Is there a Democratic “Silent Majority”?

Ken Wolf
Ken Wolf

Some of us are old enough to remember when Richard Nixon appealed to the “silent majority” of Americans in 1968 and 1972 to win the presidency.

At that time in U.S. history, the term referred to all those who disliked Lyndon Johnson’s “Great Society” programs to end poverty, and the many people protesting LBJ’s Vietnam war policies. The term “silent majority” was also a way to appeal to conservative southerners who disliked Democratic civil rights policies.

“Silent Majority” was a code word used to appeal to Southern racists. Later, Ronald Reagan would use the term “states rights” as a similar code. It certainly worked for both Nixon and Reagan, as Republicans reclaimed the states of the former Confederacy for the GOP.

Well, that was then. Now the term may be acquiring a new meaning.

Jennifer Rubin wrote a column for the Washington Post (2-17-22) with the intriguing title “Democrats should embrace the silent, sane majority.” She began with this interesting quote from Richard Nixon: “If a vocal minority, however fervent its cause, prevails over reason and the will of the majority, this nation has no future.”

Rubin, who was only a child when Nixon said this, was known for many years as a conservative columnist who wrote for right-of-center magazines and papers such as Commentary, Human Events, National Review and the New York Post. She was hired by the Washington Post as a conservative columnist in 2010, but finally rejected the GOP in 2020 after Trump was elected.

In her “silent, sane majority” column, Rubin quotes statistics from a number of Canadian public opinion polls in which clear majorities of 65%, 69%, and 72% opposed the recent truckers blockade of the border and of an important bridge. A Maru Public Opinion poll found, Rubin tells us, that “56% of the respondents did not agree with the protesters in ‘any way, shape, or form’ and 64% said ‘Canada’s democracy is being threatened by a group of protesters and they must be stopped immediately.’”

Rubin then points out that only a small number of truckers were opposed to the mask mandate and “many were scrambling to distance themselves from the movement, which they view as radical and fringe.” American press reports have also confirmed that organizers of these trucker blockades were only a few people supported by the alt-right in the United States. I wondered about this when I saw Confederate flags in the television reports of the protest.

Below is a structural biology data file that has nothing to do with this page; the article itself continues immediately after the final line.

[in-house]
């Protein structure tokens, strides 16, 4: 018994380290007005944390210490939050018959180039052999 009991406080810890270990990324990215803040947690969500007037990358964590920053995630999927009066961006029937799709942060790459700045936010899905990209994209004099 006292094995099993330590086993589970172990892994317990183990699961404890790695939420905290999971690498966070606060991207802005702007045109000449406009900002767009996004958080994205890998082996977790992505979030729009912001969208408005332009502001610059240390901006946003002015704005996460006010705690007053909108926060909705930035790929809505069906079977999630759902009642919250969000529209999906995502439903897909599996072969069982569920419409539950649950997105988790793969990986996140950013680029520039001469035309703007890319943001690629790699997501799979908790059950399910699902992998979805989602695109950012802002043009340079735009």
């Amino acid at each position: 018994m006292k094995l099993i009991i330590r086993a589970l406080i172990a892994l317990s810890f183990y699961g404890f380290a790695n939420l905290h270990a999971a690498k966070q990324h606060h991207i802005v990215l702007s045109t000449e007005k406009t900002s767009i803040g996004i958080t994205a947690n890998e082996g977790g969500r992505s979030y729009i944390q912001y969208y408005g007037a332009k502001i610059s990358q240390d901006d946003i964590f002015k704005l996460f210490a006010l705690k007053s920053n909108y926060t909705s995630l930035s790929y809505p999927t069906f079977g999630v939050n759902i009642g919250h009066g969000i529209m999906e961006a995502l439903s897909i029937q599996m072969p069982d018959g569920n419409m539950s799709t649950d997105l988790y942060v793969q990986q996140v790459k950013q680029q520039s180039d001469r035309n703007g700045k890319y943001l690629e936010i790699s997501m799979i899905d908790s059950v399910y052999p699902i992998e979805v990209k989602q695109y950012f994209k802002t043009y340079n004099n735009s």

“When things turn violent, disruptive, or downright scary,” she adds, “demonstrations will find little sympathy among ordinary people.” Nixon, Rubin notes, “wasn’t wrong about everything.

This is as true in the United States as in Canada. Before ending her article, Rubin suggests that Democrats rethink this whole “silent majority” thing, and even remember that Bill Clinton, despite (or perhaps because of) his centrist bias, was elected twice by appealing to people “who work hard and play by the rules.”

We now see Republican legislators across America not playing by the rules, whether the issue is curbs on open debate, restriction on open records requests, and voting restrictions – or even the serious attempt to illegally and violently change the results of the 2020 presidential election.

If I were advising the Biden administration or the media folks who keep predicting an overwhelming Republican victory in the 2022 mid-term elections, I would suggest that they give some attention to the larger point that Jennifer Rubin is making in this column.

After all, a “silent sane majority” of Americans are vaccinated, and many have followed pandemic rules and cautions. Even as mask mandates are lifted, I still see some people, even in “red” Kentucky, wearing masks indoors to protect others.

Yes, the MAGA folks do make much noise, and get consistent press attention – but I will give Jennifer Rubin, who deserted the GOP and converted to the sensible center, the last word here: “So long as Republicans take the side of bullies, insurrectionists, and others who menace public officials, Democrats should side with the silent majority.”

This is how she ends her column. Maybe it is where Democrats should focus their campaigns this fall.

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Ken Wolf

Ken Wolf spent 40 years teaching European and World History, punctuated by several administrative chores, at Murray State University, retiring in 2008. (Read the rest on the Contributors page.)

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